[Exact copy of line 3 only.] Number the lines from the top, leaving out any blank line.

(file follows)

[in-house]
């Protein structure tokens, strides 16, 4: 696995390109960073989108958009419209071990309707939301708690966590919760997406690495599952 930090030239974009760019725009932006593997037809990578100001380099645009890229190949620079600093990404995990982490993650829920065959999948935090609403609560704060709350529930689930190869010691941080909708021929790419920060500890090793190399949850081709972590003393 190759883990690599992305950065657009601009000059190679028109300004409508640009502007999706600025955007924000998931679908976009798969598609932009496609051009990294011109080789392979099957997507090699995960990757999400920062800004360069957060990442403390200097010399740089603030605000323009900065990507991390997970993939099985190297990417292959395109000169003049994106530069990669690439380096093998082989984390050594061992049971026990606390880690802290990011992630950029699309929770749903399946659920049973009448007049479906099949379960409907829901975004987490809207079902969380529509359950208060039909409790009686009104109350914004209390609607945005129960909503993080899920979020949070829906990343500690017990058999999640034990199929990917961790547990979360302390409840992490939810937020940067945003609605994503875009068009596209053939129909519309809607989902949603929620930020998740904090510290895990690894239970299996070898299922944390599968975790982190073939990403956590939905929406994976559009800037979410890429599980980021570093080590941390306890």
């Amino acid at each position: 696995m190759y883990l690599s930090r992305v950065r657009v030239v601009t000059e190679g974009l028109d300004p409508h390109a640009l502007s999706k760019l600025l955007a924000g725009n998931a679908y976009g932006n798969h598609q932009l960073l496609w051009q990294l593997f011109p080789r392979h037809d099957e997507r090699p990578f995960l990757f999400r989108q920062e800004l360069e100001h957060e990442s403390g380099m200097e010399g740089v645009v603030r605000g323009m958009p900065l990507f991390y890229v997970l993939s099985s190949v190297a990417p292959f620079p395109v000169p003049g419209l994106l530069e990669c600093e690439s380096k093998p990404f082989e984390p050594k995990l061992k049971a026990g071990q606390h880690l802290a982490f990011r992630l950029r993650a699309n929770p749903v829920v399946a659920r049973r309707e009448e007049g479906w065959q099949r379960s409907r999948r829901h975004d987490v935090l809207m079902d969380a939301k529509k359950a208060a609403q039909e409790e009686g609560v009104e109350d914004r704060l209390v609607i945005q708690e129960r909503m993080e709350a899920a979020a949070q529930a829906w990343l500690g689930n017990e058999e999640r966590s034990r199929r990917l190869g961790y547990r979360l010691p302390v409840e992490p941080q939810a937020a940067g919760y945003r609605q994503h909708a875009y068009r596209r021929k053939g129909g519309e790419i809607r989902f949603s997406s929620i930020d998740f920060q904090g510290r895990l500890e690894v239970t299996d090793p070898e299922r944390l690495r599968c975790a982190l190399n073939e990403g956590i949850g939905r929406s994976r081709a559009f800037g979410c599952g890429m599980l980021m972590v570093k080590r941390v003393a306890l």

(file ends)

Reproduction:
């Amino acid at each position: 696995m190759y883990l690599s930090r992305v950065r657009v030239v601009t000059e190679g974009l028109d300004p409508h390109a640009l502007s999706k760019l600025l955007a924000g725009n998931a679908y976009g932006n798969h598609q932009l960073l496609w051009q990294l593997f011109p080789r392979h037809d099957e997507r090699p990578f995960l990757f999400r989108q920062e800004l360069e100001h957060e990442s403390g380099m200097e010399g740089v645009v603030r605000g323009m958009p900065l990507f991390y890229v997970l993939s099985s190949v190297a990417p292959f620079p395109v000169p003049g419209l994106l530069e990669c600093e690439s380096k093998p990404f082989e984390p050594k995990l061992k049971a026990g071990q606390h880690l802290a982490f990011r992630l950029r993650a699309n929770p749903v829920v399946a659920r049973r309707e009448e007049g479906w065959q099949r379960s409907r999948r829901h975004d987490v935090l809207m079902d969380a939301k529509k359950a208060a609403q039909e409790e009686g609560v009104e109350d914004r704060l209390v609607i945005q708690e129960r909503m993080e709350a899920a979020a949070q529930a829906w990343l500690g689930n017990e058999e999640r966590s034990r199929r990917l190869g961790y547990r979360l010691p302390v409840e992490p941080q939810a937020a940067g919760y945003r609605q994503h909708a875009y068009r596209r021929k053939g129909g519309e790419i809607r989902f949603s997406s929620i930020d998740f920060q904090g510290r895990l500890e690894v239970t299996d090793p070898e299922r944390l690495r599968c975790a982190l190399n073939e990403g956590i949850g939905r929406s994976r081709a559009f800037g979410c599952g890429m599980l980021m972590v570093k080590r941390v003393a306890l």